Supreme Court

Supreme Court Broadens Police Power to Conduct Warrantless Home Searches

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The Fourth Amendment generally requires the police to obtain a warrant before searching a home, though that requirement may be avoided if the homeowner consents to the search. But happens when two (or more) people reside in the same home, and only one of them consents to the search while the other refuses? Do the police have sufficient consent to conduct a warrentless search in that instance?

The Supreme Court addressed this question in the 2006 case of Georgia v. Randolph and came down against the police. At issue was a domestic violence investigation where the male suspect refused to let the police search his home while his wife welcomed the search. The police went in. Yet according to the Supreme Court, the man's refusal should have stopped the cops in their tracks. "A physically present inhabitant's express refusal of consent to a police search [of his home] is dispositive as to him, regardless of the consent of a fellow occupant," the Court ruled.

Today, the Supreme Court returned to this subject with a new ruling in favor of law enforcement. At issue in Fernandez v. California was a 2009 search by the Los Angeles Police Department of the home of a robbery suspect. When the officers first arrived, suspect Walter Fernandez denied them entry, but because his girlfriend Roxanne Rojas exhibited signs of recent injury, Fernandez was arrested on separate charges of domestic violence. While Fernandez was being booked, one of the officers returned to the apartment and gained Rojas' permission to conduct a search, which soon turned up evidence linking Fernandez to the robbery.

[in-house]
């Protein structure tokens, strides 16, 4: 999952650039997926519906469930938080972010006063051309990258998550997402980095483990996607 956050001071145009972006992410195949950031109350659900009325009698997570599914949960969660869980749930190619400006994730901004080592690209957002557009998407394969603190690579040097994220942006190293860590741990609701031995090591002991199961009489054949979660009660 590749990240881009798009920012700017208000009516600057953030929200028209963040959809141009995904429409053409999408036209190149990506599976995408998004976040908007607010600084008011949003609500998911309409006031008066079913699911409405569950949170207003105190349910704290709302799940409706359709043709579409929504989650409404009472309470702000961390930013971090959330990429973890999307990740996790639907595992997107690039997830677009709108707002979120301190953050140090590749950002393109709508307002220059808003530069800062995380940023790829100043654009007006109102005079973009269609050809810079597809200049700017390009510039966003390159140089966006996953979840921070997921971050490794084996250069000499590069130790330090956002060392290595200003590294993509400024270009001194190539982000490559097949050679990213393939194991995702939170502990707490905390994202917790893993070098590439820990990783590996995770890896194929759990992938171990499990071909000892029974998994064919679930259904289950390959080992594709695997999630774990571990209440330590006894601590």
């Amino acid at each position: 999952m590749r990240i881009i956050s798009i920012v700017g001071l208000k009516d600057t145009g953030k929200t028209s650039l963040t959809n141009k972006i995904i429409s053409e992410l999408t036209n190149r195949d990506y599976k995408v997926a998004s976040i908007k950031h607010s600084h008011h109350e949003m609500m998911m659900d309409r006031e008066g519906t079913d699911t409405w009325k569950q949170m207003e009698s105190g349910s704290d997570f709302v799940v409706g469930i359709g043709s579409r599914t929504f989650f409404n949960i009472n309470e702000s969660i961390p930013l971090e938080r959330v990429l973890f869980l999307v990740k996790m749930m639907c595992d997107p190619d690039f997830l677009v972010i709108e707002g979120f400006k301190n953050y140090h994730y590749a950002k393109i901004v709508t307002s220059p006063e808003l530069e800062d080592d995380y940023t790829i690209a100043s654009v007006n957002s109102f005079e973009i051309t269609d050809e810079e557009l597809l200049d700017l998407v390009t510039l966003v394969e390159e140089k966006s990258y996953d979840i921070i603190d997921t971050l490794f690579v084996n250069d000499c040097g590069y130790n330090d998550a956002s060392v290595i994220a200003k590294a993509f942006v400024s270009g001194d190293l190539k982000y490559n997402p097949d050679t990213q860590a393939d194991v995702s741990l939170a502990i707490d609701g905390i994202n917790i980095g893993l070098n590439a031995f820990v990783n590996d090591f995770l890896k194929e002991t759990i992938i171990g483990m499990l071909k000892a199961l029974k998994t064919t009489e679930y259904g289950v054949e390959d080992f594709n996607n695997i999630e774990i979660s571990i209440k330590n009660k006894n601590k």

Writing for a 6-3 majority, Justice Samuel Alito upheld the LAPD's actions. "A warrantless consent search is reasonable and thus consistent with the Fourth Amendment irrespective of the availability of a warrant," Alito wrote. Moreover, he added, "Denying someone in Rojas' position the right to allow the police to enter her home would also show disrespect for her independence."

Writing in dissent, Justice Ruth Bader Ginsburg, joined by Justices Sonia Sotomayor and Elena Kagan, accused the majority of weakening the Fourth Amendment and granting the police too much latitude. "Instead of adhering to the warrant requirement," Ginsburg wrote, "today's decision tells the police they may dodge it, nevermind ample time to secure the approval of a neutral magistrate." This ruling, she charged, "shrinks to petite size our holding in Georgia v. Randolph."